Stairs leading directly from a living room or central hallway look more attractive and inviting when carpeted. And, a carpeted stairway will quiet your home by softening footsteps and absorbing sound waves. Carpeted stairs are safer, too, lessening your chances of slipping. Here are instructions on how to carpet a stairway.
- Skill level:
Other People Are Reading
Things you need
- Circular saw
- Utility knife
- Straight edge
- Handheld carpet stretcher
- Measuring tape
- Bare floor
Begin by measuring the width of the stairway and the length of each individual stair. You should never lay down carpet in one single long piece on a stairway as it will come loose in about a year and create a tripping hazard. Measure the depth of the stair and add to it the height from the step below it.
Use your utility knife and straightedge to cut one piece of carpet for each step on the stair. It’s OK to make the piece a little larger than your measurements as you can trim off the excess later. Flip the carpet over and makes the cuts from the underside down. Make sure to work on a surface which you don’t mind accidentally cutting or scarring.
Use the same measurements to cut tackless fastening strips, also known as tack strips, for your floors. These are small lengths of wood that have barbed tacks on the top to which the carpet will adhere to when it is laid down. They also come with nails driven to the strips so you can nail them securely to the floor.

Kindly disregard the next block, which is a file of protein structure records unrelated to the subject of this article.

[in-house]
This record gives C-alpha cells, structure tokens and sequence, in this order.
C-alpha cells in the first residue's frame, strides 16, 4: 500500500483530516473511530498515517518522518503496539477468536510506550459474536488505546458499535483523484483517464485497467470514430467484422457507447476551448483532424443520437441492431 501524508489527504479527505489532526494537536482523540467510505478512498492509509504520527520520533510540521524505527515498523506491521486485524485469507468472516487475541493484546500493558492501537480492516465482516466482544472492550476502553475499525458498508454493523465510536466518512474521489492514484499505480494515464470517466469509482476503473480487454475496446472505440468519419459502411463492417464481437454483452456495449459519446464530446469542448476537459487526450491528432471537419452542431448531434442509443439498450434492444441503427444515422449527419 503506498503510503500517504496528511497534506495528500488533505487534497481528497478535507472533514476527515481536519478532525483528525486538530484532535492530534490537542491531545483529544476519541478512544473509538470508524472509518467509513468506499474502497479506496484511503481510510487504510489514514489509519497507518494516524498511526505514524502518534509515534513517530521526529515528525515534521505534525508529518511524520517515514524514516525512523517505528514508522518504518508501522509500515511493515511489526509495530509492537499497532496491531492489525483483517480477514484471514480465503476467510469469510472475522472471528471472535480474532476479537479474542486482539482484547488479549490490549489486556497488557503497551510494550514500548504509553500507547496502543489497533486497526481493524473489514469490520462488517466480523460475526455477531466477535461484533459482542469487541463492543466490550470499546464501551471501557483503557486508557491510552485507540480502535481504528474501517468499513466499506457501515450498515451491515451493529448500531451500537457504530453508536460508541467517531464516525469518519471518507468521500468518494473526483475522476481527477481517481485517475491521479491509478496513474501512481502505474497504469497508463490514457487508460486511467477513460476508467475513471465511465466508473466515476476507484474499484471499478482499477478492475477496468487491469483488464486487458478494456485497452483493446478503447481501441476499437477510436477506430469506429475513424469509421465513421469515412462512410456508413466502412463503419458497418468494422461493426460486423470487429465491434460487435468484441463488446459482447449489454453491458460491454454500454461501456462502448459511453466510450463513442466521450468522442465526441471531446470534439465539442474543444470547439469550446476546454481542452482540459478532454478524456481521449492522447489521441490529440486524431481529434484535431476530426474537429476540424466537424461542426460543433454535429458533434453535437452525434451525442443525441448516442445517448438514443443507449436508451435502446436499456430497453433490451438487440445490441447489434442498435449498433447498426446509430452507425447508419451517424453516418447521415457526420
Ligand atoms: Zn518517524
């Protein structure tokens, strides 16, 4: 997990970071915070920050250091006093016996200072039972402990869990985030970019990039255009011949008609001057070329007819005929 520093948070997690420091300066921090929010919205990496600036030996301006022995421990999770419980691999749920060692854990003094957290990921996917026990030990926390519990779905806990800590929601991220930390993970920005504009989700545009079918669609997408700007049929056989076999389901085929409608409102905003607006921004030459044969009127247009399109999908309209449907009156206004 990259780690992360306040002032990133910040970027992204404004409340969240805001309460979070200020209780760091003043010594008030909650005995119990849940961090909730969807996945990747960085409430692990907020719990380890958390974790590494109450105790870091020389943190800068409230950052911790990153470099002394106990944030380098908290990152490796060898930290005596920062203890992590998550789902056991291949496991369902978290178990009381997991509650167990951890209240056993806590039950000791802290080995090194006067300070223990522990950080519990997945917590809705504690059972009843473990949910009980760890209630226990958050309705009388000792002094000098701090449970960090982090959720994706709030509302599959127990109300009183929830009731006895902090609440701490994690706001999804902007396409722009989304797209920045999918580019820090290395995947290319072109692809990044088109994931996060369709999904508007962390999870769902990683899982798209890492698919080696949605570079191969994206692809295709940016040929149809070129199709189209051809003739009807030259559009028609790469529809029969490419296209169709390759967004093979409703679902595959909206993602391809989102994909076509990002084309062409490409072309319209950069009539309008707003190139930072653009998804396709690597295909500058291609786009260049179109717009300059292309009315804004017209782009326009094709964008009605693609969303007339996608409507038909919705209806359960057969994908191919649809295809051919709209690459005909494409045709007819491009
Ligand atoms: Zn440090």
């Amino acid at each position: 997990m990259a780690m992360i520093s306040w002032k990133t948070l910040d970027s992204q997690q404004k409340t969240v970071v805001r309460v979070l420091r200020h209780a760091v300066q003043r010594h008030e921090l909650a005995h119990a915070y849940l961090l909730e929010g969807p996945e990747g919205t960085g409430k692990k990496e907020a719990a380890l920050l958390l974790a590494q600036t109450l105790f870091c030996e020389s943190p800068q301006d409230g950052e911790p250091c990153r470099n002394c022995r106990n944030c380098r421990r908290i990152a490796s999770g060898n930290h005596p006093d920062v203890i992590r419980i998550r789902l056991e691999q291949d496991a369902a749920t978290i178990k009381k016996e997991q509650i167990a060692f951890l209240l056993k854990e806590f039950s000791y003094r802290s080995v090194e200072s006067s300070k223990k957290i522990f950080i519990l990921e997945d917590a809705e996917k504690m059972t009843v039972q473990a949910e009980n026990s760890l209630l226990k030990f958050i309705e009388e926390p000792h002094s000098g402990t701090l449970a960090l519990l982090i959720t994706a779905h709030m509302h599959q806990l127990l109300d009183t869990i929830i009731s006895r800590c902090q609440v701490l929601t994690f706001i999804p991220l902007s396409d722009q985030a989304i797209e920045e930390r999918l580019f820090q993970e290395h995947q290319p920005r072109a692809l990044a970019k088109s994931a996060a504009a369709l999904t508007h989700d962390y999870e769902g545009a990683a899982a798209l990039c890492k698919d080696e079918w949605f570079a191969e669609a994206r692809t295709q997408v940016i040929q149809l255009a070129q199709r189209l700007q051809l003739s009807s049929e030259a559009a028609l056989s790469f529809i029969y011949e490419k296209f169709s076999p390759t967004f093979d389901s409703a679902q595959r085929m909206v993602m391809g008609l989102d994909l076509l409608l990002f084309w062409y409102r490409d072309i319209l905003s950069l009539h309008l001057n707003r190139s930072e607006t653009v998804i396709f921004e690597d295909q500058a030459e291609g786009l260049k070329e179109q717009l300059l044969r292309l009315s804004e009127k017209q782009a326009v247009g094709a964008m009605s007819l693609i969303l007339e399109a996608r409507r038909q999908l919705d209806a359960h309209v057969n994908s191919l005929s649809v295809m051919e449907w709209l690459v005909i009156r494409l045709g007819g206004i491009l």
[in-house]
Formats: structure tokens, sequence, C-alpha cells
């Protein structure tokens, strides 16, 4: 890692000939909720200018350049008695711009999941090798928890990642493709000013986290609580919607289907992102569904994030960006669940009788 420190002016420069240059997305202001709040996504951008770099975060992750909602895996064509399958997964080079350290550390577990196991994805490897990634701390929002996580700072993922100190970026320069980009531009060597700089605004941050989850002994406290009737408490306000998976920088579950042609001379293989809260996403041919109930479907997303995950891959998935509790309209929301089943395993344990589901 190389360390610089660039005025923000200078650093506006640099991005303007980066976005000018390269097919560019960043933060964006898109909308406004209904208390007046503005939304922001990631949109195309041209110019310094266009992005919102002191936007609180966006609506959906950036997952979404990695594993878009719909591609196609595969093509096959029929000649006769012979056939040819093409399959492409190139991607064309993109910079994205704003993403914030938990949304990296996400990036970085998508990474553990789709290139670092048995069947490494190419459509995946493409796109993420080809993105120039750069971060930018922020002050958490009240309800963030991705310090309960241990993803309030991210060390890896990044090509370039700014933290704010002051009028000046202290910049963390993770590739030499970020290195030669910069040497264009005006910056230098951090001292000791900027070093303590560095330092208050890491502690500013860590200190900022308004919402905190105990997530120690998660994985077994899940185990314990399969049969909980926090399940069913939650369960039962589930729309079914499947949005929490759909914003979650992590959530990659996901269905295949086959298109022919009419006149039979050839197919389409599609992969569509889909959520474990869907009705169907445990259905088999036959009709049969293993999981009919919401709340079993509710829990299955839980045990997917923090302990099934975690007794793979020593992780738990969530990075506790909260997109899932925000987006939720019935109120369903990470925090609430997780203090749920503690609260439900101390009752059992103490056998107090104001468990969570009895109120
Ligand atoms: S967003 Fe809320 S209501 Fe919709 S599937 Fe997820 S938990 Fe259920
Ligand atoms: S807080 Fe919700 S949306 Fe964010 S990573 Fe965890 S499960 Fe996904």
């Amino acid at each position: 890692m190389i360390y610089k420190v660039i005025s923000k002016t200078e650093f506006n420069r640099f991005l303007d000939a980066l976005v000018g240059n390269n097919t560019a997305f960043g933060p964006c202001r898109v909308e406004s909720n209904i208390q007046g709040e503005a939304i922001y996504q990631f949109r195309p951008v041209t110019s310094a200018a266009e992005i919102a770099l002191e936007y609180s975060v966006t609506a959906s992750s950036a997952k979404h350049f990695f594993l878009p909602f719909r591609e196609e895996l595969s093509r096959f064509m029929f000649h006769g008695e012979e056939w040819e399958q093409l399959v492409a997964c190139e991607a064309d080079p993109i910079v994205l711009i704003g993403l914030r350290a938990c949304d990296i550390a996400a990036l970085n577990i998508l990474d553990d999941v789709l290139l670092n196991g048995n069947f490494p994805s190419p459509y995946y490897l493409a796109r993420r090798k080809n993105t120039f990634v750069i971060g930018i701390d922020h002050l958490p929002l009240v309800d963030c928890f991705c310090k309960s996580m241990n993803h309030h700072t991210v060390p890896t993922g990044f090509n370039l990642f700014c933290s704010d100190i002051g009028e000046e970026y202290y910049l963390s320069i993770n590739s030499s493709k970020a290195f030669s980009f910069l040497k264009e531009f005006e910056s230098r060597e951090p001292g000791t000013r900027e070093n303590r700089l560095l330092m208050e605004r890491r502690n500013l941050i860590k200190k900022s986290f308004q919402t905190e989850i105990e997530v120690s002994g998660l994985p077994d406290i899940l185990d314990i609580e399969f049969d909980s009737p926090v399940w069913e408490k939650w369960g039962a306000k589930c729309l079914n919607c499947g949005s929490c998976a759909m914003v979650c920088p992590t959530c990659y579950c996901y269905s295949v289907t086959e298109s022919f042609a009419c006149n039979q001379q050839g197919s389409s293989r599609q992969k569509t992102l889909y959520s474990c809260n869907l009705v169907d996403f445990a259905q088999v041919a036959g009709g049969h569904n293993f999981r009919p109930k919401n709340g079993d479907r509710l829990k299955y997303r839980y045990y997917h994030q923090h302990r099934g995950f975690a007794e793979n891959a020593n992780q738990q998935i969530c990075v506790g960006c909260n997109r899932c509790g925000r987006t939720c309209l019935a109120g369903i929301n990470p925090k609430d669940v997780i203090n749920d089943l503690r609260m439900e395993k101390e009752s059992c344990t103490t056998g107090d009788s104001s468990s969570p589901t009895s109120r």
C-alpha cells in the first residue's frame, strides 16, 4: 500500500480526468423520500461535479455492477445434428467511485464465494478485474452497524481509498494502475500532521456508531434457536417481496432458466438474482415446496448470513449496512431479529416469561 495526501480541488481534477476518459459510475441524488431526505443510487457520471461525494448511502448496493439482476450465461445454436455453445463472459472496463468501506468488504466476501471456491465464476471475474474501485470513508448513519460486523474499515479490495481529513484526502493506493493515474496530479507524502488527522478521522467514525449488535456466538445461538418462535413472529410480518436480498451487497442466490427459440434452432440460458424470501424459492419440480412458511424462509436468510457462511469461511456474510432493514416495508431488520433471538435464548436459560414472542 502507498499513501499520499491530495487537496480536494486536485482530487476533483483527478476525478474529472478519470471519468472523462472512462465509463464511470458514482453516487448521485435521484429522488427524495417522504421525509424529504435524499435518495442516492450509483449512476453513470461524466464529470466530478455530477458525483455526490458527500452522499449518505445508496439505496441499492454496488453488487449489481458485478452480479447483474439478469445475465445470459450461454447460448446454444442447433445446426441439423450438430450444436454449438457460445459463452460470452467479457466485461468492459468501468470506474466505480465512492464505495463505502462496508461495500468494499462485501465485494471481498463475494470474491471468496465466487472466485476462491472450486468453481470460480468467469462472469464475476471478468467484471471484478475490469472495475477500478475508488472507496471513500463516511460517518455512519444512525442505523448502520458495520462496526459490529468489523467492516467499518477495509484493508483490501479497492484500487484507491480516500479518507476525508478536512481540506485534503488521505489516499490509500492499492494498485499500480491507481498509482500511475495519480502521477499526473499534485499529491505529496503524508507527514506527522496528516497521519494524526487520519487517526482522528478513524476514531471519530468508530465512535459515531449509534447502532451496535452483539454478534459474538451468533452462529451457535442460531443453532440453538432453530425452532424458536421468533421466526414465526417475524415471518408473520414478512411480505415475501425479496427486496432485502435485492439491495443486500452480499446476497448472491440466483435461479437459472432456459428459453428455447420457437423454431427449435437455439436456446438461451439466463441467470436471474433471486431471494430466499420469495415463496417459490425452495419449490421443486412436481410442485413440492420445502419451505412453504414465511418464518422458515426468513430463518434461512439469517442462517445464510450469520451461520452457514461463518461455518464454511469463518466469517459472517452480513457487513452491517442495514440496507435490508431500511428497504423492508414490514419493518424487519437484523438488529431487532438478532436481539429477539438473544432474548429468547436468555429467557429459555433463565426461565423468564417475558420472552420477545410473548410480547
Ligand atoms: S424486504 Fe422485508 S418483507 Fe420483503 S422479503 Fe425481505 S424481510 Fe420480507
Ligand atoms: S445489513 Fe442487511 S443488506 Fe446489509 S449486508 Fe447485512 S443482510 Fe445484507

Lay one tack strip on each side of the stairway on both the vertical inclines and the horizontal steps. Use your hammer to securely nail the tack strips in place.
Place the first piece of carpeting onto the bottom step and make sure it fits snugly into place. There should be a little carpeting flap that goes up the incline to the second step left at the top of your carpet piece.
Starting with the very bottom of the carpeting, place the handheld carpet stretcher about a half inch from the sides of the carpet, then strike the back of the stretcher with your hammer to seat the carpeting on the tack strips beneath it. Do this to both sides and work your way up until you’ve affixed the entire carpet piece, but not the flap at the top.
Place the next piece of carpeting on the following step. This time make sure the bottom edge of the carpeting strip slips under the flap of the previous strip. Then seat the carpet onto the tack strips as before.
Repeat Step 7 until the entire stairway has been carpeted.
Use the utility knife to trim off any excess carpeting on the sides of the stairs.
Tips and warnings
- Avoid utility grade carpeting. Stairways get heavy wear, especially along the tread nosing. Choose an easy-to-clean variety with a dense pile. Carpet with attached cushion backing is cheaper and easier to put down, but isn't recommended for stairways.
- 20 of the funniest online reviews ever
- 14 Biggest lies people tell in online dating sites
- Hilarious things Google thinks you're trying to search for